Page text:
'The Humans' will make its local debut at the Ormond Beach Performing Arts Center on Nov. 14.
Meet the Blakes.
Two parents, two daughters, a boyfriend and a grandmother with dementia. The three generations of Blakes laugh together and they cry together.
This fictional family make up the characters at the heart of "The Humans," a 2016 Tony Award-winning play written by Stephen Karam. "The Humans" tells the story of the Blakes' Thanksgiving at the New York apartment belonging to their youngest daughters, but the play departs from the typical narrative of families unravelling over dinner. In contrast, the Blakes pull tighter together.
“These are people who have worked to build something that they see as very worthwhile and they would defend that with their lives," said Bethany Stillion, of Ormond Beach, who plays mom Deirdre Blake in the show.
The family is about love, devotion, commitment and "bouncing back," she said. It's a premise she believes many in the audience will be able to relate to.
“It’s interesting that it’s called ‘The Humans,’ and I think it’s really show that any human being is going to find themselves reflected in," Stillion said. "It is truly an exploration of the human.”
The show is directed by Beau Wade of Flagler Beach, and is produced by Positively Florida Theater Co., a local live theater group. With Positively Florida doing all pop-up theater, the set needed for "The Humans" has posed a challenge. The show needs a two-story set; Positively Florida will be building it just a few days before opening at the Ormond Beach performing Arts Center.
“it’s been really exhilarating to take this story and bring it to life, especially because we’re working with a two-story set, which you don’t often get to do," Wade said.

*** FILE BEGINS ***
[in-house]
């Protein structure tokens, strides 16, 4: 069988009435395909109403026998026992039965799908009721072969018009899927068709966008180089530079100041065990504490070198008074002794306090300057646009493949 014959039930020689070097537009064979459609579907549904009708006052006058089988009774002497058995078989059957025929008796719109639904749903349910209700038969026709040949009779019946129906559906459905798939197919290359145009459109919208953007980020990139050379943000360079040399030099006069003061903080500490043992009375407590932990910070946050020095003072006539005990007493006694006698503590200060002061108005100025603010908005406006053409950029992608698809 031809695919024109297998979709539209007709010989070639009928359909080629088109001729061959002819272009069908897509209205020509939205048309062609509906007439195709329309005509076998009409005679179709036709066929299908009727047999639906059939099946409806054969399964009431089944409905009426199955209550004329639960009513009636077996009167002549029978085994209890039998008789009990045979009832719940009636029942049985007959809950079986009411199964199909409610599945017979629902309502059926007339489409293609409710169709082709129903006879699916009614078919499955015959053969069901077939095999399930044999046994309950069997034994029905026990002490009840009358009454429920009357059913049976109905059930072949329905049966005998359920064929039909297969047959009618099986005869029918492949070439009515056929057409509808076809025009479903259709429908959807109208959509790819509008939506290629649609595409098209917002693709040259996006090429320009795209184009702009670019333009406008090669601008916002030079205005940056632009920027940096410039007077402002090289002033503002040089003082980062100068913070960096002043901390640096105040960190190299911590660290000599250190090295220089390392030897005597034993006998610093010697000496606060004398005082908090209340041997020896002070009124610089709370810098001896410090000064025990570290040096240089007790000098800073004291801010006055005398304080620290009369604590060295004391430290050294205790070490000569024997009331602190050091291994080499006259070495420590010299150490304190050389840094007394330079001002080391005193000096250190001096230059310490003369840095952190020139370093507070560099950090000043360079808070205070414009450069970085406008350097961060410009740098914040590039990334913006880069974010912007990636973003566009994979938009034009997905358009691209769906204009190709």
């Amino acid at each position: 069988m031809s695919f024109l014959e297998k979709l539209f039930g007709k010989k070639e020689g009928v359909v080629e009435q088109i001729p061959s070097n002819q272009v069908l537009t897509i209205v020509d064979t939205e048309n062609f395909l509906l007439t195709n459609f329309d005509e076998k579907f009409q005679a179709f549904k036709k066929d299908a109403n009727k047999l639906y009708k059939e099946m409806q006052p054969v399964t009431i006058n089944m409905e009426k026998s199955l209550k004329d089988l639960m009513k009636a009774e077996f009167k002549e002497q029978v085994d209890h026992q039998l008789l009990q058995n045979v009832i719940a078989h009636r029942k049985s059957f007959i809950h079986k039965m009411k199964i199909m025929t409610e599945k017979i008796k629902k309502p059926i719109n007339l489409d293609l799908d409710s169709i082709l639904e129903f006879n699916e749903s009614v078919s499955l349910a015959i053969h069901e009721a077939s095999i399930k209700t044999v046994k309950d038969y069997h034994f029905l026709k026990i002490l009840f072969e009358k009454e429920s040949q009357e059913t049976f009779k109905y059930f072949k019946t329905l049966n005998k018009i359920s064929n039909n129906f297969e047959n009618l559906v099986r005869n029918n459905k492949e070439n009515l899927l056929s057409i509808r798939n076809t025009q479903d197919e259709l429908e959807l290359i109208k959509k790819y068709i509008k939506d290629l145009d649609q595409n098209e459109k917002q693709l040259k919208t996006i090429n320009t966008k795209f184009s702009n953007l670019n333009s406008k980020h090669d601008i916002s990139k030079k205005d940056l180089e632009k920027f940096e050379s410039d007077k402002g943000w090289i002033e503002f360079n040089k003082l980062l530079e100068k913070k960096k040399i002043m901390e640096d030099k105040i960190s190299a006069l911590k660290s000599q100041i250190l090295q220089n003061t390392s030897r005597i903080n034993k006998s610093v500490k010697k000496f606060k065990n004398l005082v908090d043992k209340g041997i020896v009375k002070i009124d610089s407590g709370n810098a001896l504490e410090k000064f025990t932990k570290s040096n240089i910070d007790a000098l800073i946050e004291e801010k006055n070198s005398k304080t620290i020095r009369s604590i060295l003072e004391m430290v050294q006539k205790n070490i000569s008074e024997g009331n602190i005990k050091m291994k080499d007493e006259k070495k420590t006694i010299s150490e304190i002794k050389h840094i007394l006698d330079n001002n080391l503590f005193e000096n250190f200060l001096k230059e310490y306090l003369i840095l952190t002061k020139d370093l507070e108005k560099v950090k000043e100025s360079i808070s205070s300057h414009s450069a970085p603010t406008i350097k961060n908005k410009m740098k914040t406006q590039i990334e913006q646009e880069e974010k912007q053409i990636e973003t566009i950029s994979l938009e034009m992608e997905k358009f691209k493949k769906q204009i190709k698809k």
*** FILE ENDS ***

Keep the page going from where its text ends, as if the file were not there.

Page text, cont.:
This will be his second full-length show acting as director. The first, "Hand of God" at the City Repertory Theatre in Palm Coast aided in him landing the directing role in "The Humans." CPT is a much smaller theater compared to the Performing Arts Center, Wade said, “but it’s been a fun challenge.”
Stillion said she and the whole cast have been impressed with Wade's vision and clarity for the show.
And when it comes to the six-person cast, they're onstage for the full play. Terence Van Auken, Port Orange resident and president of The Stage at Thank You Five, plays father Eric Blake in "The Humans." He called the show "an amalgam of American values."
“I knew I wanted to do the play the minute I read it," Van Auken said.
The cast has been rehearsing for about five weeks, but won't get to actually run through the show on the actual set until it's built. That's a little daunting, Van Auken said.
The cast is up to the challenge, however, and Wade has high hopes for the audience.
“I think that everyone that gets a chance to come see the show will leave the theater with a newfound appreciation for their own family and for life in general," he said.